The Motivation/Attitude-Driven Behavior (MADB) Model in E-Learning and the Effects on Mouse Dynamics

The Motivation/Attitude-Driven Behavior (MADB) Model in E-Learning and the Effects on Mouse Dynamics

Yee Mei Lim (Tunku Abdul Rahman University College, Kuala Lumpur, Malaysia), Aladdin Ayesh (De Montfort University, Leicester, UK) and Martin Stacey (De Montfort University, Leicester, UK)
DOI: 10.4018/IJCINI.2016070104
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This paper presents the application of Motivation/Attitude-driven Behavior (MADB) model proposed by Wang (Wang, 2007a) in the e-learning context. The authors' work demonstrates how mathematical models and formal cognitive processes is developed based on menu search task. The effects of menu design on stress perceptions, motivation and attitudes during the search tasks are being examined. The correlations between emotion (stress perception), motivation, attitude, decision, behavior and mouse behavior are studied. The authors' findings are consistent with what was proposed by Wang. They also found that behavior is significantly correlated to mouse dynamics, such as mouse speed, mouse idle duration and mouse left click rate. Generally strong behavior strength results in slower mouse movements. The significant effect of behavior on mouse dynamics may be caused by motivation and decision, but not attitude and stress perception.
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Experiential and affective computing are important in cognitive computing and it would be good to develop an effective construct to measure a users' cognitive performance and emotions so that an automated adaptation can be done to improve the user's experience when using an e-learning system. In this research, we are interested to examine how formal cognitive processes during menu search task in an e-learning environment can be modeled and measured by considering a student's stress perception, motivation, attitude and behavior, based on the Motivation/Attitude-driven Behavior (MADB) model proposed by Wang (Wang, 2007a). His research demonstrated how the MADB model was applied in a software engineering organization, but we envisage the model can also be fit into the e-learning environment. We would like to examine the effects of menu design on learners’ stress perceptions, motivation and attitudes during the search tasks, and to determine the correlations of the learners’ stress perceptions and cognitive states to their mouse behaviors. If significant correlations between the student's behavior and his/her mouse dynamics can be found, then we strongly believe that there is a high potential to compute the student's cognitive processes based on mouse dynamics analysis.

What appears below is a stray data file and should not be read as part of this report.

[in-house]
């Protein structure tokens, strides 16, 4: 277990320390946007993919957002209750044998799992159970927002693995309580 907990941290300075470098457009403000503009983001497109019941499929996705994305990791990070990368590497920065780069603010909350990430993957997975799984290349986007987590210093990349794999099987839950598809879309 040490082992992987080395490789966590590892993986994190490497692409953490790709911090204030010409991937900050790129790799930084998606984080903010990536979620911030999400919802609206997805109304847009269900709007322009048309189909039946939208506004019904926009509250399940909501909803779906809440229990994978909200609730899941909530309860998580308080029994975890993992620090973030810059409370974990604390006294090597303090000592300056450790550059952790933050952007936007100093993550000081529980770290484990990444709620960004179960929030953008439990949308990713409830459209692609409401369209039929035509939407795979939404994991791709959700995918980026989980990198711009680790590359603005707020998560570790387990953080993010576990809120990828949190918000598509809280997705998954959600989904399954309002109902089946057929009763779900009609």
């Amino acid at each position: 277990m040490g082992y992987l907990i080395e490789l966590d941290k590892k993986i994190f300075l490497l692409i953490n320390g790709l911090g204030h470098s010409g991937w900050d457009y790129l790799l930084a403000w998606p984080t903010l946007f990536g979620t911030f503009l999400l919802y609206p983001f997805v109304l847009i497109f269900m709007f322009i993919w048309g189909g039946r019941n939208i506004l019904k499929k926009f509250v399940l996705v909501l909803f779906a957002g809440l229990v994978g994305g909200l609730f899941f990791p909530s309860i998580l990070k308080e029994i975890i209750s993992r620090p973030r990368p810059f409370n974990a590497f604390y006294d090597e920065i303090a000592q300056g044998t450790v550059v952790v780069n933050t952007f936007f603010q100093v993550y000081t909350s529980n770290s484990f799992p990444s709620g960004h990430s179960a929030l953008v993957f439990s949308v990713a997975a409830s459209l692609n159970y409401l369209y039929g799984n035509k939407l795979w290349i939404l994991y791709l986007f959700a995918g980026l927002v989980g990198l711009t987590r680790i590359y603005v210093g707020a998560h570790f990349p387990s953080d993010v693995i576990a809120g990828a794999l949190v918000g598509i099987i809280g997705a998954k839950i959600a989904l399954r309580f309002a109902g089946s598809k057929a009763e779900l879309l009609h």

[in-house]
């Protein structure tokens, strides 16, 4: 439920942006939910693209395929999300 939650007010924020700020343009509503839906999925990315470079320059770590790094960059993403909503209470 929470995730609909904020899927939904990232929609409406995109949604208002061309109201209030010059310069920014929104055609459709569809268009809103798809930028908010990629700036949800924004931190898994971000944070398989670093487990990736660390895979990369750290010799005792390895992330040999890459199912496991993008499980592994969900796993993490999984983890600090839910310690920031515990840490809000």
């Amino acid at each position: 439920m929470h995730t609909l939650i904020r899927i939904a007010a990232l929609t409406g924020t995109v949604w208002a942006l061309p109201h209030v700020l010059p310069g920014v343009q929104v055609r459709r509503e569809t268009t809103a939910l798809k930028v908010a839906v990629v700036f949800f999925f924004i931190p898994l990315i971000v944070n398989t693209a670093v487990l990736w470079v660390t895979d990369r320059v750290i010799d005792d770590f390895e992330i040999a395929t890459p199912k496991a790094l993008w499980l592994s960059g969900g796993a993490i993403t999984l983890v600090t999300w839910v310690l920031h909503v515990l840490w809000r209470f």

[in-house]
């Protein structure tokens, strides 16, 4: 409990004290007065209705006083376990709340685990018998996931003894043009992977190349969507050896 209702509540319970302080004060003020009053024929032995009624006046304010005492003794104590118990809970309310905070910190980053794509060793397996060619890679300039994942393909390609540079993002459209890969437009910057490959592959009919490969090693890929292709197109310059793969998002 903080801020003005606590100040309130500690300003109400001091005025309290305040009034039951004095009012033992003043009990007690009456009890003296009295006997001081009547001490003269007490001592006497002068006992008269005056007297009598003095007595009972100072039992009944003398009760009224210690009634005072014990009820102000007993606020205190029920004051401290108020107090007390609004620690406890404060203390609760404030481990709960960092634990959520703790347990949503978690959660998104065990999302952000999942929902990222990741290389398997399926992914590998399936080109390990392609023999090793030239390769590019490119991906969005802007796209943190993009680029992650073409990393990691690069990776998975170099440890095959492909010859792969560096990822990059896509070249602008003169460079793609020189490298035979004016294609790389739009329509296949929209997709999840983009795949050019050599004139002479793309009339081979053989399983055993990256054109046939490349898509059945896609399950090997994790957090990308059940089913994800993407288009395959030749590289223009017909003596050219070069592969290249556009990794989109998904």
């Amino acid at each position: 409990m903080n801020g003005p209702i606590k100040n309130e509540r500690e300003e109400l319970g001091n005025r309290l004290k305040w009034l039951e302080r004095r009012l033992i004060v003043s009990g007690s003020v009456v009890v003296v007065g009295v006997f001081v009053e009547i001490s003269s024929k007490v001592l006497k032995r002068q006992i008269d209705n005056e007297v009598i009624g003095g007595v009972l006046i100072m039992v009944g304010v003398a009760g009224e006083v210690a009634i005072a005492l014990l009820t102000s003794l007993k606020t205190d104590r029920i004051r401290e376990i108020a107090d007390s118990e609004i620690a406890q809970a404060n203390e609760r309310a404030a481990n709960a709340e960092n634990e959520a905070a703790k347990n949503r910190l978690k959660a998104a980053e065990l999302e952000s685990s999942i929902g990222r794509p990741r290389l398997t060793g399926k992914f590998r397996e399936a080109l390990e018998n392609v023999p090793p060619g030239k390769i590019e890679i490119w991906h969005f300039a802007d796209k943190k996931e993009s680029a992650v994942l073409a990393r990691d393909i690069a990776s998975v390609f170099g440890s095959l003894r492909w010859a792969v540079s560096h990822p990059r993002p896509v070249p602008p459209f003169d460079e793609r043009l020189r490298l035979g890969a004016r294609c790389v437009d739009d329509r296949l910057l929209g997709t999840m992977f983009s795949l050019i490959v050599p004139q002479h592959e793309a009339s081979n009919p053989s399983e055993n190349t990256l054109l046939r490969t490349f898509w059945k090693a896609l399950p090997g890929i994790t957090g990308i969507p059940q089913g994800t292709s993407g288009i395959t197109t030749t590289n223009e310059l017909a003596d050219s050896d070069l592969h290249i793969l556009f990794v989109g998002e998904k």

Cognitive load theory emphasizes devising effective instructional procedures to enhance learning based on the understanding of human cognitive process working with long-term and short-term memory. It also studies how cognitive process relates to attention. Wang et al (Wang, Patel, & Patel, 2013) defined attention as a perceptive process of the brain, which individual selectively concentrates or focuses the mind and proper responses on external stimuli, internal motivations, and/or threads of thought. According to them, attention is triggered by all five primary sensory receptors (vision, hearing, smelling, taste and touch) but it is dominantly manipulated by the vision sensory receptor. Attention can also be triggered by derived internal senses of position, time, and motion at the sensation layer. Cognitive performance could also be affected by emotional, motivational and attitude factors. Wang (Wang, 2007a) defines emotions as a set of states or results of human perception that interprets the feelings on external stimuli into either pleasant or unpleasant category. Unpleasant or negative emotions could inhibit necessary resources being recruited for further cognitive process by human mental, which prevent optimal skill execution (Beilock & Ramirez, 2011). While motivation and attitude can drive individual's cognitive behavior, and triggers the transformation from thought into action. Therefore, motivation has considerable impact on behavior and influence the ways a person thinks and feels (Westen, 1999). Due to these reasons, emotional and motivational factors should be considered when developing instructional procedures in a learning environment, to ensure that the learners are always ready to accept and execute demanding learning tasks.

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